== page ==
Teens' New Sharing Options Should Concern Parents and Marketers
To see the potential marketing issues with these new and untested platforms, let's first start with some information that may raise a few alarms with parents. I keep hearing from people who think their kids are abandoning Facebook for Twitter, Tumblr and Instagram. This may be true to some extent, but kids are also spending time with newer sharing services of which, I suspect, many parents are unaware. Last weekend, I saw a series of unsettling news reports involving platforms such as Whatsapp, Snapchat, ask.fm, Kik, Voxer and Pheed. If most of these applications are new to you, read on (but be prepared for some disturbing information).
|Source: Radio Free Europe|
The second sad news report this past weekend was about a beating that occurred over explicit photos shared with a teen girl via Snapchat. Chances are most parents know about Snapchat, which has gained infamy in recent years for sexting. The service allows users to share photos and videos which (theoretically) can be permanently deleted from recipients' phones and Snapchat servers after a predetermined period of time. In the latest of a series of disturbing news stories about Snapchat, a 15-year-old boy was beaten confronting a fellow 15-year-old boy who sent an explicit photo to his 13-year-old sister.
|Source: Brian Blanco for The New York Times|
Rebecca is tragically not an isolated case--cyberbullying on Ask.fm has been associated with the suicides of at least four other teens. Meanwhile, children's use of Kik has become so common and troublesome that the Indianapolis Metro Police has issued a warning about the application and school districts are banning Kik from kids' iPads.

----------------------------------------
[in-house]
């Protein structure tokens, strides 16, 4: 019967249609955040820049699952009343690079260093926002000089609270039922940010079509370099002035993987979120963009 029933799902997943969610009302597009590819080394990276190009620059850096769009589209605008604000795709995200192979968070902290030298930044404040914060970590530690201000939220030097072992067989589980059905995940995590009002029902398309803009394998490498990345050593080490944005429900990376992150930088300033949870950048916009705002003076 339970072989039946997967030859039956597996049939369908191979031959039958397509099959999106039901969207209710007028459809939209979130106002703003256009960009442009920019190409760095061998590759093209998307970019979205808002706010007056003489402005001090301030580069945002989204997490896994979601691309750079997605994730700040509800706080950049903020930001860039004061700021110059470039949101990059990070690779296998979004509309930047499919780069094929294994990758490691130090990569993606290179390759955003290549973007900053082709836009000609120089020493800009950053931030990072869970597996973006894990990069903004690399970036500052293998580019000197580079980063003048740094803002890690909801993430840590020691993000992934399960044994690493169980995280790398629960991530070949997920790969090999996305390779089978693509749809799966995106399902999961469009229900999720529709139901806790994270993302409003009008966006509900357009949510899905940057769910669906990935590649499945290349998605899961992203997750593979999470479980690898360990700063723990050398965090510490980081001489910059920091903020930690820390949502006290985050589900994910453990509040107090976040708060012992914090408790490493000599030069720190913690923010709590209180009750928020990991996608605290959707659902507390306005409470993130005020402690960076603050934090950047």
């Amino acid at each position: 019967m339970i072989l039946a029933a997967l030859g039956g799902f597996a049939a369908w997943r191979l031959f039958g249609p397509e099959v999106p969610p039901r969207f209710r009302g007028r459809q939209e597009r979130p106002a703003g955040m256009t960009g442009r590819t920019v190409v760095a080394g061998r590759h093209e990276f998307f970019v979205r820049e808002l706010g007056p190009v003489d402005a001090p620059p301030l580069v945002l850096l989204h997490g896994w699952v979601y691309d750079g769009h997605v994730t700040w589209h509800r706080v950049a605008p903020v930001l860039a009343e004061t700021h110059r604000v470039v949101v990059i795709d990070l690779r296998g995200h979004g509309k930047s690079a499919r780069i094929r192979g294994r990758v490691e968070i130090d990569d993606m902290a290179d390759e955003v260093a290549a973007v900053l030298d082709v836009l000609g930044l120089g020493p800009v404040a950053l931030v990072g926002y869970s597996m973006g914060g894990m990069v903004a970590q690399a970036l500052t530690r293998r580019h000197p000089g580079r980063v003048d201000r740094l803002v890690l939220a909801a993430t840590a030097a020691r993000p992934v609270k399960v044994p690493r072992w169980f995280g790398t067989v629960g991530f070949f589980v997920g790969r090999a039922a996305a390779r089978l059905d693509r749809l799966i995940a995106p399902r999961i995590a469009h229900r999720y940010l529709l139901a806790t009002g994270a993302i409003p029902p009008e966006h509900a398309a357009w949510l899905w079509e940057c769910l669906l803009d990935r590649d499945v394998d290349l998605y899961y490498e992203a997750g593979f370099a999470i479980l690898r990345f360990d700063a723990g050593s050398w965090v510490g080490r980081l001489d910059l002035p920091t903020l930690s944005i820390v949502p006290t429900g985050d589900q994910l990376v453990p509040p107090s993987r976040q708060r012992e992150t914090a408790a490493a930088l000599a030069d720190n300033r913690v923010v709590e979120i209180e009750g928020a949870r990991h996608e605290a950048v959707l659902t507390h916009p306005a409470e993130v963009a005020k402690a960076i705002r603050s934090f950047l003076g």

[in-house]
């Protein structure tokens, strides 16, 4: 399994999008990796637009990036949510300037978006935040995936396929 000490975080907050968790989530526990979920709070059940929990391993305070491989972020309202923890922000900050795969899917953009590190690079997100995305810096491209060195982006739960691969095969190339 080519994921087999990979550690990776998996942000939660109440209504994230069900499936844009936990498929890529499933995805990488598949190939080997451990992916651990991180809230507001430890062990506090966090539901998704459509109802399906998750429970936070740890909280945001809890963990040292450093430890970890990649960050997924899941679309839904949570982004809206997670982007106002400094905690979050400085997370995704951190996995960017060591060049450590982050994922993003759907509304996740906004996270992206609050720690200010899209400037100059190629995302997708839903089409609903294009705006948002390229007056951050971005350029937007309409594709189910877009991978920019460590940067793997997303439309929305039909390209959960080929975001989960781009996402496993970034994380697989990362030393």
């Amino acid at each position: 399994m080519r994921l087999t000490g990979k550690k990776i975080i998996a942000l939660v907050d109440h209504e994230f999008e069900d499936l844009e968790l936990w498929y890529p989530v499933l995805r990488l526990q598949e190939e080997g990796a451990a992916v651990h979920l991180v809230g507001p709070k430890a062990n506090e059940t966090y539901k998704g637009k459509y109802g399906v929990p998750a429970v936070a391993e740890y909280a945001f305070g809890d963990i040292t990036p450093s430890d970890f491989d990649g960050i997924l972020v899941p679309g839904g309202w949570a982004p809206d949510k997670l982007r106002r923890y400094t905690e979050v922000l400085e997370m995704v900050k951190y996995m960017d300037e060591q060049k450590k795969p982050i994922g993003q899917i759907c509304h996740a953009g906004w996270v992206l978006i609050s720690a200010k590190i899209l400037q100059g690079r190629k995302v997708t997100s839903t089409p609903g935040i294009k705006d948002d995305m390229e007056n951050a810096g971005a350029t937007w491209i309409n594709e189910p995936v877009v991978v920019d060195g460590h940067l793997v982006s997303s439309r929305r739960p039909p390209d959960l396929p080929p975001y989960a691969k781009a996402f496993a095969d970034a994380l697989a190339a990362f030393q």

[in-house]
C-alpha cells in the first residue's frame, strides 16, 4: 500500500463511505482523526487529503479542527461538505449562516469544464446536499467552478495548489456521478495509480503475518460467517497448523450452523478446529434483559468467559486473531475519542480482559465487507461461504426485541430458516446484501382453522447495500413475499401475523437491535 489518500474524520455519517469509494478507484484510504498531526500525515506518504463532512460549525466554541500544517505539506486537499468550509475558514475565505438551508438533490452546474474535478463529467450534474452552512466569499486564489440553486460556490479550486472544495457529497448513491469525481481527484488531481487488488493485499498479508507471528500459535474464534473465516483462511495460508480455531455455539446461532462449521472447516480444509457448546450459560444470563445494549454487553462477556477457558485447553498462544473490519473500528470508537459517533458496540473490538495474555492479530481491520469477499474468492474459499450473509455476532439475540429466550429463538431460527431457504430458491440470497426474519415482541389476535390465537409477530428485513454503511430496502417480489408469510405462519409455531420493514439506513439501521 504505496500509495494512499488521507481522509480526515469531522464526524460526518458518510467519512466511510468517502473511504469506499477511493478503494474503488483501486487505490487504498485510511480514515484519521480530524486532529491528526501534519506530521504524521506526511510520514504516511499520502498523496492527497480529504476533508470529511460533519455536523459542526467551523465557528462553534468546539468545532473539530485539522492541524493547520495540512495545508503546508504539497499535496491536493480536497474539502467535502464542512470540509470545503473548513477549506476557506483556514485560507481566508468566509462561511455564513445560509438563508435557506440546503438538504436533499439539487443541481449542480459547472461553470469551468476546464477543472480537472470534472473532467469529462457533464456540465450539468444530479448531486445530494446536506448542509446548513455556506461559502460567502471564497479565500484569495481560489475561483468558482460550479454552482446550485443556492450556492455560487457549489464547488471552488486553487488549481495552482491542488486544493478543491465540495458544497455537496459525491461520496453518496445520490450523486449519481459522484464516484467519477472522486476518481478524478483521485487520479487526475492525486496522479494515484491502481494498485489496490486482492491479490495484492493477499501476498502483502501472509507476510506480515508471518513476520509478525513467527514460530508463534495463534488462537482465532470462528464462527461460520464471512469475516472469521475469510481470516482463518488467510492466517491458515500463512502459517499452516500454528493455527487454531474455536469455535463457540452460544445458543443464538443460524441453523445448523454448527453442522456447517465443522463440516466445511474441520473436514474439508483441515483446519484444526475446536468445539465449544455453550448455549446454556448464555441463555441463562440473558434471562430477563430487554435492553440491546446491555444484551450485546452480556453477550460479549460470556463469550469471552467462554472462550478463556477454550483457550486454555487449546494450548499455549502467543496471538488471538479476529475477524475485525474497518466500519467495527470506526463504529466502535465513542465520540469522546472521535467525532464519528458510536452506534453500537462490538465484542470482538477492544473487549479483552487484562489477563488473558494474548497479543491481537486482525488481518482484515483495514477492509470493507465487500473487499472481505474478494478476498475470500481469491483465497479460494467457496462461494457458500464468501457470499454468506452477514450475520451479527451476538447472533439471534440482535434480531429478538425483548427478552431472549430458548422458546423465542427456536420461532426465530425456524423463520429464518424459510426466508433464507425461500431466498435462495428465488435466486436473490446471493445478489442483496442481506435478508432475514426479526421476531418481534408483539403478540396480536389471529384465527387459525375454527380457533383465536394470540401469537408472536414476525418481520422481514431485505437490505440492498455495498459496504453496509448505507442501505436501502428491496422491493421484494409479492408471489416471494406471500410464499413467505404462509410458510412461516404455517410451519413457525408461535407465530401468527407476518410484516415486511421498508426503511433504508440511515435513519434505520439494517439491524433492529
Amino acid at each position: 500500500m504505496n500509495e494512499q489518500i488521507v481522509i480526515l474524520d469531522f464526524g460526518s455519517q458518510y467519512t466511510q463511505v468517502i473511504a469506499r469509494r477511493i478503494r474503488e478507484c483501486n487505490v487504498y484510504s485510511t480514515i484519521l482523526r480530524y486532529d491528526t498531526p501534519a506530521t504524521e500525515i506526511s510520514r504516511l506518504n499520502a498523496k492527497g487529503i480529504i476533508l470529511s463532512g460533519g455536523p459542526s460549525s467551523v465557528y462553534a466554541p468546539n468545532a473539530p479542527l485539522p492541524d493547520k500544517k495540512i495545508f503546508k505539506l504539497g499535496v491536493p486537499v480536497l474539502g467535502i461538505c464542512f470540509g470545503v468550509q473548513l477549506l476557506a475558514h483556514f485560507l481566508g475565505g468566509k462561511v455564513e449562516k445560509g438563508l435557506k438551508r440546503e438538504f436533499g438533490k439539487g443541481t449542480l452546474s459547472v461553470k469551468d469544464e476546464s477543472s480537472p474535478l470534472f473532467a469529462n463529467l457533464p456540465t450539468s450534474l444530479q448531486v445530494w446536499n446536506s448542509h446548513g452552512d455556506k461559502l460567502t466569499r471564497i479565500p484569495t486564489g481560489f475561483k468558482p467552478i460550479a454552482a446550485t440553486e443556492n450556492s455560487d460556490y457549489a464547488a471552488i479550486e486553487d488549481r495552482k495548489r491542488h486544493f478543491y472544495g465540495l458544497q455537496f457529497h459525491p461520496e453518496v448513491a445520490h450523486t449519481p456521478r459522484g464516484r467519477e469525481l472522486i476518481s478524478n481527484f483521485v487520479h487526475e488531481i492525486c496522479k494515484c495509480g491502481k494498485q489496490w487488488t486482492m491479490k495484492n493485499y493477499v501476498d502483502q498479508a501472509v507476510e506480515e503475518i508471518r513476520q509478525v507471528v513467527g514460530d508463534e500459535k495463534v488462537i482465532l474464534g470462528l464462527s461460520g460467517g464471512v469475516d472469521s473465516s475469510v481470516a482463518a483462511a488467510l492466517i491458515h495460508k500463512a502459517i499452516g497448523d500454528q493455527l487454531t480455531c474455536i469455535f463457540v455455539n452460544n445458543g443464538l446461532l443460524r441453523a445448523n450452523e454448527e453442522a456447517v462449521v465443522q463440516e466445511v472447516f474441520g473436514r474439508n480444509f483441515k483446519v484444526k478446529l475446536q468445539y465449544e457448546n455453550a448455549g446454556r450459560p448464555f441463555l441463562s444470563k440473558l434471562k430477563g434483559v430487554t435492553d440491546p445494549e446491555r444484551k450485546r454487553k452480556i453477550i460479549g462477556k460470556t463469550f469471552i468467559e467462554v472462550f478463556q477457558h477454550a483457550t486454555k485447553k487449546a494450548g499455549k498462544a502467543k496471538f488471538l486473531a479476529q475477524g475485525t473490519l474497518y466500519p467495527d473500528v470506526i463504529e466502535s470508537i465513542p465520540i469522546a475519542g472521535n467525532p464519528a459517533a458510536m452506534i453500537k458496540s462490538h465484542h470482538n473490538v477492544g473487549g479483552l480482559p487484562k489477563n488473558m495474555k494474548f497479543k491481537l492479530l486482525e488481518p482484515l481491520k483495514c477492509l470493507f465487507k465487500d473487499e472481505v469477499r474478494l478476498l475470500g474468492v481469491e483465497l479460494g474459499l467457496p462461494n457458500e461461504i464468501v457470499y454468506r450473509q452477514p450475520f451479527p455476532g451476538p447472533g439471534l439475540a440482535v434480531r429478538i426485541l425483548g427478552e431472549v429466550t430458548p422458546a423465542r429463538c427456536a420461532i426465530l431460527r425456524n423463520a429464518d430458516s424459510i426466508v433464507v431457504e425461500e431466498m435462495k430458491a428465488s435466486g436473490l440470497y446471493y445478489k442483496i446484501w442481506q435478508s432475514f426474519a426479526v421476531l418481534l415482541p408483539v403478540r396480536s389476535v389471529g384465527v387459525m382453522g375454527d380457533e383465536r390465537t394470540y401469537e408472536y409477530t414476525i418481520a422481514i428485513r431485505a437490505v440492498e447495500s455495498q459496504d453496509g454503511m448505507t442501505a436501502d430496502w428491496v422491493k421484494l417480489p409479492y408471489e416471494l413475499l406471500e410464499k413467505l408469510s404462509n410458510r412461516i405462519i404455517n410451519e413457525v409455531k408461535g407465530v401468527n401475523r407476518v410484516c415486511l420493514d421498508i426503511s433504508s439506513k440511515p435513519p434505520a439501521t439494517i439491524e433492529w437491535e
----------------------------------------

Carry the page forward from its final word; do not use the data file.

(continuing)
- Keeping Kids Safe on Social Media Sites
- Sexting, Snapchat, and risky teen behavior online
- FBI's Parent's Guide to Internet Safety
- Parenting Guides to Instagram, Snapchat and Facebook
- Childnet International Guide for Parents
- Cyberbullying Research Center Guide for Parents
Time will tell if Ask.fm, Snapchat and other similar services are appropriate and successful channels for marketing, but most brands ought to stay on the sideline for the time being. It will be very easy for parents, educators and child advocates to associate brands on these services with bullying, sexting and predators, and I predict more calls for boycotts and brand shaming will occur in the coming year or two.
While the anything-goes nature of these new services is part of their appeal, watch for these companies to start cleaning up their act to attract more brand dollars. Ask.fm has already committed to taking steps to increase safety on the service and recently launched a button to report bullying. In time, Ask.fm and other mobile apps could prove themselves a reliable and safe place for reputable brands, but that time is not now.
Safe socializing, everyone!
My background includes more than 20 years of experience in digital and social media, including time covering social media for Forrester, managing a large and diverse team in a digital agency and leading social business at Fortune 500 financial services firms. I am focused on how social media is changing not just the way we market and commnuicate but the way social and digital behaviors impact ...
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